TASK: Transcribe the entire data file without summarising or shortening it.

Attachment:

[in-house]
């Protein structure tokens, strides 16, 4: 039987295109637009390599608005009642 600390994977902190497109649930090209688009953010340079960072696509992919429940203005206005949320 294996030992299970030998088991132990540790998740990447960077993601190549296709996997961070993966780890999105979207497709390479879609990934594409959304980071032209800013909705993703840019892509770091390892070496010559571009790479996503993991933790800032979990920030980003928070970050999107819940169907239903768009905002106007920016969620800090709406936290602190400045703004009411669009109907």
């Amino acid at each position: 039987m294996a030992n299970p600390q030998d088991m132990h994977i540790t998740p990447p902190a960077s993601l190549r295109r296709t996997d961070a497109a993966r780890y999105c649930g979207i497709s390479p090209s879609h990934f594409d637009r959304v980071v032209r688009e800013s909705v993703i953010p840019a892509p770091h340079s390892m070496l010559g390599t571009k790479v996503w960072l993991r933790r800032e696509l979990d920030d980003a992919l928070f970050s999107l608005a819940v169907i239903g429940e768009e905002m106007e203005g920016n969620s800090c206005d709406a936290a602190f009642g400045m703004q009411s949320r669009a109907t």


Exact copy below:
[in-house]
């Protein structure tokens, strides 16, 4: 039987295109637009390599608005009642 600390994977902190497109649930090209688009953010340079960072696509992919429940203005206005949320 294996030992299970030998088991132990540790998740990447960077993601190549296709996997961070993966780890999105979207497709390479879609990934594409959304980071032209800013909705993703840019892509770091390892070496010559571009790479996503993991933790800032979990920030980003928070970050999107819940169907239903768009905002106007920016969620800090709406936290602190400045703004009411669009109907």
């Amino acid at each position: 039987m294996a030992n299970p600390q030998d088991m132990h994977i540790t998740p990447p902190a960077s993601l190549r295109r296709t996997d961070a497109a993966r780890y999105c649930g979207i497709s390479p090209s879609h990934f594409d637009r959304v980071v032209r688009e800013s909705v993703i953010p840019a892509p770091h340079s390892m070496l010559g390599t571009k790479v996503w960072l993991r933790r800032e696509l979990d920030d980003a992919l928070f970050s999107l608005a819940v169907i239903g429940e768009e905002m106007e203005g920016n969620s800090c206005d709406a936290a602190f009642g400045m703004q009411s949320r669009a109907t």